(Not that I'm interested in kudos. No siree!)


Re: Cross Training: Running
« Reply #2009 on: December 30, 2019, 10:29:55 pm »
I've done a hard run and an 8.6km long run this week and feeling it in my legs a bit. So i'm at the balance of being a bit behind my building to a half marathon plan but also knowing that my right hamstring needs a spot of recovery.

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Re: Cross Training: Running
« Reply #2010 on: January 13, 2020, 04:27:09 pm »
Back into running after a work induced (need to earn money) break up to Xmas.  Pencilled in a half marathon XC on 1st March and a 16 mile XC in early April if I don't pick up insurmountable training injuries.  Will enter as late as possible to avoid having to bin it off if I stupidly over train.

That only gives me 8 weeks to get half-marathon ready from scratch.  Going fine so far but I'm still only doing short distances. Starting to gently ramp up from this week now I've got back into the habit.  Haven't run the course before but expecting some hills so any time under 2hr 15m will be welcome.

Re: Cross Training: Running
« Reply #2011 on: January 13, 2020, 05:55:14 pm »
That only gives me 8 weeks to get half-marathon ready from scratch.  Going fine so far but I'm still only doing short distances. Starting to gently ramp up from this week now I've got back into the habit.  Haven't run the course before but expecting some hills so any time under 2hr 15m will be welcome.

Depends on what your 'scratch' is? If your current 'scratch' is "could do 5k fine but would struggle with 10k" then 8 weeks is pushing it w.r.t. possible injuries. A max 10% increase in max-distance/volume per week means you can only double things (longest run distance, total weekly volume) every 8 weeks. So if your "scratch" is "could knock out a 10k plus some shorter runs now" then you could get to HM in 8 weeks and keep within the 10% rule of thumb.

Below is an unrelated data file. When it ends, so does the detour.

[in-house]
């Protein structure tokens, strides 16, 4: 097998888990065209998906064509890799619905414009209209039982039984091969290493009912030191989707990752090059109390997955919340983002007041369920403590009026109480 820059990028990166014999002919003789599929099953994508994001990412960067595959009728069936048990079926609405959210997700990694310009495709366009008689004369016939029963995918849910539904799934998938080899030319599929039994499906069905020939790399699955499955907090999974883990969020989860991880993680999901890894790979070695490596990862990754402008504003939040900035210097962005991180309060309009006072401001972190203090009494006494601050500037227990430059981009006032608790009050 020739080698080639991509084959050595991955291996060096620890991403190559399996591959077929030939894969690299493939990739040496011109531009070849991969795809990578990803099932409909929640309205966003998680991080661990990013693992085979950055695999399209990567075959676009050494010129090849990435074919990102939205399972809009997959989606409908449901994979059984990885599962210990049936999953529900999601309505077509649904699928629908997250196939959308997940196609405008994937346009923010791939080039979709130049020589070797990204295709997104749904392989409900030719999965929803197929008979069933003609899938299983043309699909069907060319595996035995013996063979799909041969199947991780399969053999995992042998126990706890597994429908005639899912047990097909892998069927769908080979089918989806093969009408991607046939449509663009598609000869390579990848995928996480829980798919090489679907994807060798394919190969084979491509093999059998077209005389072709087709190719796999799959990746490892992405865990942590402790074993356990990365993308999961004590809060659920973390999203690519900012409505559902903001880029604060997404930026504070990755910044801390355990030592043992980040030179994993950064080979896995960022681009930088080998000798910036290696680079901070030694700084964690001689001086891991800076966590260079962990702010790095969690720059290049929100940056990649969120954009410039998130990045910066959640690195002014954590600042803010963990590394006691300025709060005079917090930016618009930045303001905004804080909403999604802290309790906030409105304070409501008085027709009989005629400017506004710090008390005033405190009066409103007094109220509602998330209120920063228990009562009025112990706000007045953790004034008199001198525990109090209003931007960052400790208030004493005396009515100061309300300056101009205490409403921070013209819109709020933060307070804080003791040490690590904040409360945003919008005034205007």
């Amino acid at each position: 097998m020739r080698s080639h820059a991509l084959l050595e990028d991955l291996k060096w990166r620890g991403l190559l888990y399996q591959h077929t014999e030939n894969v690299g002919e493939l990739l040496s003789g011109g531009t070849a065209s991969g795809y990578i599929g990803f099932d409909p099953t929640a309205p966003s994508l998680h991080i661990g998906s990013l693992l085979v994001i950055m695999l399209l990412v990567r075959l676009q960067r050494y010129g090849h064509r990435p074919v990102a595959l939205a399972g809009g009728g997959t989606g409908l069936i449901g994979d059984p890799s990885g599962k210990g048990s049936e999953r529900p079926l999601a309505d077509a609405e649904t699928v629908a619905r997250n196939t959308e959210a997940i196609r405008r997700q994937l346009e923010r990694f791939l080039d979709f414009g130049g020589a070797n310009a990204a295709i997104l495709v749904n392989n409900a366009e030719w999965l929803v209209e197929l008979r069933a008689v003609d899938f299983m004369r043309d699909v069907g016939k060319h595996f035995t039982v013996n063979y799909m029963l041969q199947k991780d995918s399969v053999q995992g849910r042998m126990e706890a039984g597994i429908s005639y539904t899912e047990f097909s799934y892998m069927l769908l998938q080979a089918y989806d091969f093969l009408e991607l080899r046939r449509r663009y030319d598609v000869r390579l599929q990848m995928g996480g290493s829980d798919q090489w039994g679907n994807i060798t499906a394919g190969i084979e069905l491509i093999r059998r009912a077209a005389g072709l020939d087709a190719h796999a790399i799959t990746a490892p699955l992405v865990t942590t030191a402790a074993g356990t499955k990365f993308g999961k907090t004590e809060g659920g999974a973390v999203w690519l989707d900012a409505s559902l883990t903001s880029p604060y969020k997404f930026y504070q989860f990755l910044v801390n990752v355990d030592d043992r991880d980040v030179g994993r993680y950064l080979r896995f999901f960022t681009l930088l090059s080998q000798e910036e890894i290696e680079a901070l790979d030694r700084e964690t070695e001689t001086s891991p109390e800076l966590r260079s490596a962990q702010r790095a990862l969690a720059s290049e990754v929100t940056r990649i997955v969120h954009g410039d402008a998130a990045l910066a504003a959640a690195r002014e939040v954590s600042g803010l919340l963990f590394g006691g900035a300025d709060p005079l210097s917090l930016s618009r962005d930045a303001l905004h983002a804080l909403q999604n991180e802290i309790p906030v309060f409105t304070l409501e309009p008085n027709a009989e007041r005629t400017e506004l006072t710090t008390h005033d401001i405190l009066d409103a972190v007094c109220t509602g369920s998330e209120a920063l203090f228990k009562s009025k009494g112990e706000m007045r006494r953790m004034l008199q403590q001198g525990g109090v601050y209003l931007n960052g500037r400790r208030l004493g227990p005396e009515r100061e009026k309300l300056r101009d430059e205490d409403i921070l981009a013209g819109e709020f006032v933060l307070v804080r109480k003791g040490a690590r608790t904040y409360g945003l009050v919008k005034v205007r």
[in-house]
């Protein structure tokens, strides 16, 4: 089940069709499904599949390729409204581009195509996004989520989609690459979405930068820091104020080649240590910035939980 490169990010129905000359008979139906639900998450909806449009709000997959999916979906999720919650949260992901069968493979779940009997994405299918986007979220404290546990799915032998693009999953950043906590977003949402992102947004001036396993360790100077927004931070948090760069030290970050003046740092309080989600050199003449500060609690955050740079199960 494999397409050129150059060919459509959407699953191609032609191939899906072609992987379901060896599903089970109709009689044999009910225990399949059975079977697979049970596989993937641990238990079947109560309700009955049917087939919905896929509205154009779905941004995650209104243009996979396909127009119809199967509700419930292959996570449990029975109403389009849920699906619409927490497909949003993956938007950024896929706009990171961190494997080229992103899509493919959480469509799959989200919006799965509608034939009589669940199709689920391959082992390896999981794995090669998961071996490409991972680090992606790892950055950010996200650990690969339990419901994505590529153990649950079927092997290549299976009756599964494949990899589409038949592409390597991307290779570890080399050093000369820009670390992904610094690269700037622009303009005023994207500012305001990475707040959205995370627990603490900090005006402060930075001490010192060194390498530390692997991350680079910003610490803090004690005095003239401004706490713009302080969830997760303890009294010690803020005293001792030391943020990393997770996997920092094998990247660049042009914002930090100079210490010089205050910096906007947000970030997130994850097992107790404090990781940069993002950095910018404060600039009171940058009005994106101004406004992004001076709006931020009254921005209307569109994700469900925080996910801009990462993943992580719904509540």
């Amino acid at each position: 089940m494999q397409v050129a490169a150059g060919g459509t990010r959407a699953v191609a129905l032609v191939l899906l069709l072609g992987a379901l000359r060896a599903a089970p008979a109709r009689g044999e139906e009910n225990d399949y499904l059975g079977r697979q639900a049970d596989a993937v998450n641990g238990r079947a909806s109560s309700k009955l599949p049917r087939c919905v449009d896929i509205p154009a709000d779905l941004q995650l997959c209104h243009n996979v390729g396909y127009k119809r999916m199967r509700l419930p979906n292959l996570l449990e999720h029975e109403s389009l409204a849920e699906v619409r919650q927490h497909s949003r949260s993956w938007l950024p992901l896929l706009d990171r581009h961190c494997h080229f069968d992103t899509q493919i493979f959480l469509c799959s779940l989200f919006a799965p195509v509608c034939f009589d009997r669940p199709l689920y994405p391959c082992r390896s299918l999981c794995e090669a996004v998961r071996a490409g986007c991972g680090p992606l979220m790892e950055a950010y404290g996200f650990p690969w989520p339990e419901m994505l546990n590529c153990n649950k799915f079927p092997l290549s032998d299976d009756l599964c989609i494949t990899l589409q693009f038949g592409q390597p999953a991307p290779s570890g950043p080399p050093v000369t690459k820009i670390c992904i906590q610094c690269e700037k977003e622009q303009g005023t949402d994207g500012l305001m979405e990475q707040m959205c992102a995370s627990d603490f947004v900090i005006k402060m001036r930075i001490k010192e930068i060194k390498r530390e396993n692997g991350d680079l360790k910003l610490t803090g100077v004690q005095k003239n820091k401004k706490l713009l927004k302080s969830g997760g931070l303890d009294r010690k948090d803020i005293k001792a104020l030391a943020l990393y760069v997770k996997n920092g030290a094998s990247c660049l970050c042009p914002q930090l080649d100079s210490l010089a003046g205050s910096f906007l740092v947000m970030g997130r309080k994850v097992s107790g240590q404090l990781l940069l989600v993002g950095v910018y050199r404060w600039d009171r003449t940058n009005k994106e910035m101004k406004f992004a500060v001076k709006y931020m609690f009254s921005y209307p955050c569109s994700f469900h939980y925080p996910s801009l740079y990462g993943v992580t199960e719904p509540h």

Saying all of that I'm pushing things myself. I'm coming back from an ankle injury and will have completed C25K by mid-Feb (and so I'll be doing 3x5km runs by then) and then it's only 6 weeks from then until the London Landmarks HM at the end of March. 6 weeks of 10% increases takes a 5k run to almost 9k but the ~15k/week total volume goes up to ~26.5k/week, which should be enough to mangle into a 5k gentle run early in the final week and then the HM. I don't care about a time and so I'll be happy to finish even if I only run the first ~15km and walk the rest. (I hate wasting entries and there's no way to transfer it or defer it a year.)
"Yes please" said Squirrel "biscuits are our favourite things."

Re: Cross Training: Running
« Reply #2012 on: January 13, 2020, 07:18:15 pm »
The key to getting round them is not to increase the training too fast, but to make sure the week before is easy and that you have a couple (or even more) days off before the event. Then take it steady and hope to survive.

Enjoy - I’m up to about 7 miles now in between rest days and bike rides.

Re: Cross Training: Running
« Reply #2013 on: January 14, 2020, 01:15:53 pm »
Yep, I've learnt from experience that there's no point rushing progress otherwise I inevitably cease training with some injury.  I could knock out a 10k tomorrow in under an hour but I've been deliberately holding back until I speed up the shorter runs a bit and shift a few kg.  Focusing on ramping up overall distance steadily and then start adding in longer runs in a couple of weeks once the base miles are better established.  Going ok so far.

Good luck everyone with your goals this year :thumbsup:

zigzag

  • unfuckwithable
Re: Cross Training: Running
« Reply #2014 on: January 14, 2020, 05:21:00 pm »